Some human diseases occur episodically in people who appear otherwise healthy. One of these disorders is paroxysmal nonkinesigenic dyskinesia (PNKD). The neurological disease’s symptoms – involuntary movements in the limbs, torso, and face – are triggered by coffee, alcohol, and stress. In 2004, HHMI Investigator Louis J. Ptáček at the University of California, San Francisco, discovered the gene that causes PNKD. Now, just over a decade later, he’s figured out what the gene does.
To deduce the function of the PNKD gene, Ptáček’s team raised antibodies against the PNKD protein. This allowed them to isolate PNKD and its binding partners from mouse brain tissue. From these isolates, they discovered that PNKD interacts with two other proteins, called RIM1 and RIM2, that are involved in neurotransmitter release. As the scientists reported March 10, 2015, in the Proceedings of the National Academy of Sciences, PNKD normally suppresses neurotransmitter release, but the mutant form found in the disease does so less effectively. The result is excessive synaptic transmission, which leads to the involuntary movements experienced by people with the disease.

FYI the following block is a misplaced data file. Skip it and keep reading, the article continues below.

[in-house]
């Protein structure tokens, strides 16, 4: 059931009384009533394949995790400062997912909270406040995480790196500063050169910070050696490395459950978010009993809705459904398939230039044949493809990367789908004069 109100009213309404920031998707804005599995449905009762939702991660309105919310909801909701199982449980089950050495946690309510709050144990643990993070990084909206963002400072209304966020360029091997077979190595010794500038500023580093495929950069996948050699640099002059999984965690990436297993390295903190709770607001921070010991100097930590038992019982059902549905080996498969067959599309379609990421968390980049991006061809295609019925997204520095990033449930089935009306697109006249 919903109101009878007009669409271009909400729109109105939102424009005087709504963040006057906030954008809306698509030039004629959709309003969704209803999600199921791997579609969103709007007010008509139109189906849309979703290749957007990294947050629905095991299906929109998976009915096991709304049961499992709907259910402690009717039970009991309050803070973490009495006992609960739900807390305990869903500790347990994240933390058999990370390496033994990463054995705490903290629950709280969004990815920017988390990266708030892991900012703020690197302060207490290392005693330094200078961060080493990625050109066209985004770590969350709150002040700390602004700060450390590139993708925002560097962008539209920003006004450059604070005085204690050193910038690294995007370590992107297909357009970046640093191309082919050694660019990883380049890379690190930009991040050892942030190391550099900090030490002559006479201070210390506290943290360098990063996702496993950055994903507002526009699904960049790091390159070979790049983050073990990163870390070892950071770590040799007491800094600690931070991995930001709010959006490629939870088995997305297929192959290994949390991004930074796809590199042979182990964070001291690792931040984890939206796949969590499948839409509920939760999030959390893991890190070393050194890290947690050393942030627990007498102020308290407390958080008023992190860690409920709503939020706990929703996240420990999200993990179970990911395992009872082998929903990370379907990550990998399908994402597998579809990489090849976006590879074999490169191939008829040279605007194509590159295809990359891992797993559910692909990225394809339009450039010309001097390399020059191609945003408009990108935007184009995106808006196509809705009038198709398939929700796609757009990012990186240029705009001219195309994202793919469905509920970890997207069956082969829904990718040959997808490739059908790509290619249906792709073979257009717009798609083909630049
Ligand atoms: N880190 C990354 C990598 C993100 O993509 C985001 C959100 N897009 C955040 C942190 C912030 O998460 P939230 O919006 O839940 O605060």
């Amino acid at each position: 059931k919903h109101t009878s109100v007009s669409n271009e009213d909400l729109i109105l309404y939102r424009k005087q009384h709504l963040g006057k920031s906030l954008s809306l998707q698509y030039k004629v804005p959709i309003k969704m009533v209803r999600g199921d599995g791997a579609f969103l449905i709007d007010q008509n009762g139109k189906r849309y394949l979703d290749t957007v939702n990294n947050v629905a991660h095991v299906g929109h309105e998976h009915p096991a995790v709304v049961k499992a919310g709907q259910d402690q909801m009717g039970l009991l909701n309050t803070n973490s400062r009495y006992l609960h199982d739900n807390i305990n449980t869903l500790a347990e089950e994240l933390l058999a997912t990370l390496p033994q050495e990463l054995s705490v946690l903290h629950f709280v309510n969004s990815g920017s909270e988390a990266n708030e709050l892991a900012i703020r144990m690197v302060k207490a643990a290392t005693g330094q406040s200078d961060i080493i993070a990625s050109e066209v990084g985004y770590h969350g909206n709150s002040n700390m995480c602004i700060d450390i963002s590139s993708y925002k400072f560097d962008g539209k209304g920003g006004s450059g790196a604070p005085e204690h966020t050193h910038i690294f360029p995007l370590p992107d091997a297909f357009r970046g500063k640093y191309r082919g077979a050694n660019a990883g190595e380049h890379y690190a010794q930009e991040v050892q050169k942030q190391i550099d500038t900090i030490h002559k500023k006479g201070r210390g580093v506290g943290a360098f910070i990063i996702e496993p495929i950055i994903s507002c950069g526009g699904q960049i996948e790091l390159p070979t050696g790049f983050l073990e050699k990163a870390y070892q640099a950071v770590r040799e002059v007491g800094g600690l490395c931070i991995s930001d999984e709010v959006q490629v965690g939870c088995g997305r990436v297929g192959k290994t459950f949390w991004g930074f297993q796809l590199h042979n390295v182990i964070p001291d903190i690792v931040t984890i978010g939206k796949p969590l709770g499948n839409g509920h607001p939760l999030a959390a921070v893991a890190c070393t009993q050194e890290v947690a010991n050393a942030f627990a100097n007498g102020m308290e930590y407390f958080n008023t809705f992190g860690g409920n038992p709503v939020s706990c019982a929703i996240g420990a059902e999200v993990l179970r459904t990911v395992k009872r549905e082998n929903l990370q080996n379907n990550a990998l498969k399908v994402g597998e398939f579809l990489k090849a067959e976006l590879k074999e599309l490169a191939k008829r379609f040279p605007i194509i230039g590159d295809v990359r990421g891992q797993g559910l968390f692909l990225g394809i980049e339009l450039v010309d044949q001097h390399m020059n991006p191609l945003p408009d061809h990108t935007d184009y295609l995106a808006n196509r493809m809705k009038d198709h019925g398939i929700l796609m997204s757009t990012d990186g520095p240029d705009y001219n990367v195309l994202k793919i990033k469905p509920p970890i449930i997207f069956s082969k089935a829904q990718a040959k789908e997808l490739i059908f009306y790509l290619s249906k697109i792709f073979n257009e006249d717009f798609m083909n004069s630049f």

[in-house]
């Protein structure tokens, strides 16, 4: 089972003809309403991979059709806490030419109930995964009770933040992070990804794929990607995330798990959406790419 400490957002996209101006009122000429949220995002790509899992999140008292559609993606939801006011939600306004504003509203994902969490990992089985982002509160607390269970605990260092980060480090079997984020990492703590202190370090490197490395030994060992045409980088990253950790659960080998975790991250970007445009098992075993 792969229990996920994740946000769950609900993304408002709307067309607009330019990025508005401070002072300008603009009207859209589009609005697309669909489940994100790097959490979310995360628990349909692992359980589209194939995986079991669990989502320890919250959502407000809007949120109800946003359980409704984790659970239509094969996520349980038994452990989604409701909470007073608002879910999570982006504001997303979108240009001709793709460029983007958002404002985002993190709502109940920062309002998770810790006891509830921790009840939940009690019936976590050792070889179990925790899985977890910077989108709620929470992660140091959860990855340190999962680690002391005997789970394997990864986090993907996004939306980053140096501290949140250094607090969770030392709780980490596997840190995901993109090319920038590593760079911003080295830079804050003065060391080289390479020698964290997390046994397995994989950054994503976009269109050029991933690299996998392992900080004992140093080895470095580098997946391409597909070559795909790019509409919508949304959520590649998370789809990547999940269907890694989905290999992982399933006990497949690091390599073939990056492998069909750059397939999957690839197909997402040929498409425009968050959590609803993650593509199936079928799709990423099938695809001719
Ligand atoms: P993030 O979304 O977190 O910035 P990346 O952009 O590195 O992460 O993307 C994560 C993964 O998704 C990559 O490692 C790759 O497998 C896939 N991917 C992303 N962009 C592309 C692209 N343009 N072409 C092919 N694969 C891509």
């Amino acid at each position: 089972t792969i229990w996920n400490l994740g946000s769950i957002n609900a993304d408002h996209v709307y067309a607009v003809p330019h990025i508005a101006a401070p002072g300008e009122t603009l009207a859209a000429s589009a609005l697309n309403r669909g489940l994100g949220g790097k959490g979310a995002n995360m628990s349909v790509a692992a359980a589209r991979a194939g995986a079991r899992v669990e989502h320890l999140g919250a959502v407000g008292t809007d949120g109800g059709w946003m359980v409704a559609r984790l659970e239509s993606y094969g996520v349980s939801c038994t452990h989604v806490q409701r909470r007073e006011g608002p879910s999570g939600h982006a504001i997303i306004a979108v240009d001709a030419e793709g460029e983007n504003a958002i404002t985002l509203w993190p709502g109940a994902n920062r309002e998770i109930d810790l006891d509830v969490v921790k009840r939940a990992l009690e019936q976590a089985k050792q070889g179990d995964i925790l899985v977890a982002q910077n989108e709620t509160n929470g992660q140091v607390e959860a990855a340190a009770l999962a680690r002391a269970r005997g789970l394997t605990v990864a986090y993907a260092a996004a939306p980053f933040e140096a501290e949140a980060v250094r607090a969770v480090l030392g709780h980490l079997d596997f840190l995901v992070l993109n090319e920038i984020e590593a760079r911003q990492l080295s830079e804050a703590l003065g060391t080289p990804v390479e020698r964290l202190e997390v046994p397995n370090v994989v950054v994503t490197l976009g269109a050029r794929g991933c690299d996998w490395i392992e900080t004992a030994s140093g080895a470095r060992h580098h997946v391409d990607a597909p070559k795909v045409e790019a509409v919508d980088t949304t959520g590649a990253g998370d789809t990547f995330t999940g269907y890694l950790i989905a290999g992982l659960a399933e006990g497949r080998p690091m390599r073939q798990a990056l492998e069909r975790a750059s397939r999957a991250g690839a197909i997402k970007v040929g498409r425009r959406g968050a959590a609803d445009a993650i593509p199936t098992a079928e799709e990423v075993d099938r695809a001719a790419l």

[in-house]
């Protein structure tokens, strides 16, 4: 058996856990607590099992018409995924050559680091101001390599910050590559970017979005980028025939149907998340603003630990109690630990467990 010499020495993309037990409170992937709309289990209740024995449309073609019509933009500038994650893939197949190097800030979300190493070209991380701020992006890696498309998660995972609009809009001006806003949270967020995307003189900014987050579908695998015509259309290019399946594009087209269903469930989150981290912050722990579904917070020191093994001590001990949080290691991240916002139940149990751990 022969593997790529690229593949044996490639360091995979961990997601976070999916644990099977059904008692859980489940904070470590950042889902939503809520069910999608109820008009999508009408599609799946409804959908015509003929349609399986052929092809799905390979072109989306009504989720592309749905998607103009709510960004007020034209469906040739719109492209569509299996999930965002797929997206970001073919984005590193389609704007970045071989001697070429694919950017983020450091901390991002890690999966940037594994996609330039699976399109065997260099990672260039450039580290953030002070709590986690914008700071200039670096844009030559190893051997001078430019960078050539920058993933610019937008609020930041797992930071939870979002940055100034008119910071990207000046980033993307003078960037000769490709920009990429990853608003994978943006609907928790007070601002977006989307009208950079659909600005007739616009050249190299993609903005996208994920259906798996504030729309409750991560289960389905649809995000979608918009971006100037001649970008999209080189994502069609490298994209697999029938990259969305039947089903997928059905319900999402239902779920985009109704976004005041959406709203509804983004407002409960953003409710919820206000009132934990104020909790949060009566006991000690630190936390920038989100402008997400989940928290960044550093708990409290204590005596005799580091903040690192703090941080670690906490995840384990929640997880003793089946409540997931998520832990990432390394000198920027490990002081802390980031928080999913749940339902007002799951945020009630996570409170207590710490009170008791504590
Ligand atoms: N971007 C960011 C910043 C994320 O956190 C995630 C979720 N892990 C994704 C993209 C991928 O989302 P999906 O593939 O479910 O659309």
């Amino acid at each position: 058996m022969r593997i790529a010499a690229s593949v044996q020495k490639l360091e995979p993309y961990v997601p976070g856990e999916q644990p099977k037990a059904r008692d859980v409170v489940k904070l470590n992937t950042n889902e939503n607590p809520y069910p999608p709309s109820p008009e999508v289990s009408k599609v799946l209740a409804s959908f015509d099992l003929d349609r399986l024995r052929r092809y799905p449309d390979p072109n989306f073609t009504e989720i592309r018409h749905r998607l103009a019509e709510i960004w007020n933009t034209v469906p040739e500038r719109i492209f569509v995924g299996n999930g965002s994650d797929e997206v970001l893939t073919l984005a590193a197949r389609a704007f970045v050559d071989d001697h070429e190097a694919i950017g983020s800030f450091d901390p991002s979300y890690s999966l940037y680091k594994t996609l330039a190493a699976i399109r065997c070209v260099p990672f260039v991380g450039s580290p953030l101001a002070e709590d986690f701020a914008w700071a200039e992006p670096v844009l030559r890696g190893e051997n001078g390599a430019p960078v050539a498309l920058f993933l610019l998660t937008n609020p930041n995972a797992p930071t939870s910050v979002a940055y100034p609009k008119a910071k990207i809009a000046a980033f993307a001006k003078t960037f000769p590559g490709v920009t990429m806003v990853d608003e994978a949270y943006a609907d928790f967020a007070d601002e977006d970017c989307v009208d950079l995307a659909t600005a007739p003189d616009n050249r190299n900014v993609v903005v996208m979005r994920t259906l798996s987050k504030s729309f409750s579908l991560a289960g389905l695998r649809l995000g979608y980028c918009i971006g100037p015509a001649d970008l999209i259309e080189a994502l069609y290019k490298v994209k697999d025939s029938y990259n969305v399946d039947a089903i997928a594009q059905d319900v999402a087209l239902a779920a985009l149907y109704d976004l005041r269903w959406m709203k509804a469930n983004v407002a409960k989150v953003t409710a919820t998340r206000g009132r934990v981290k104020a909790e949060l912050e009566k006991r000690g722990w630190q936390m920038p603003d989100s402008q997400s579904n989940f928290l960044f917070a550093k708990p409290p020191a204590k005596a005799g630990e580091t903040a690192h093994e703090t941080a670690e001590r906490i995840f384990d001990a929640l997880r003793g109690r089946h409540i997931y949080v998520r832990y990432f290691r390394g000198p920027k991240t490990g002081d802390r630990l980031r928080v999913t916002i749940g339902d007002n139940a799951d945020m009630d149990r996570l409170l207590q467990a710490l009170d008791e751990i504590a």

According to Ptáček, RIM1 and RIM2 may be important targets for developing better medications for PNKD and other dyskinesias, such as those seen in Parkinson’s disease.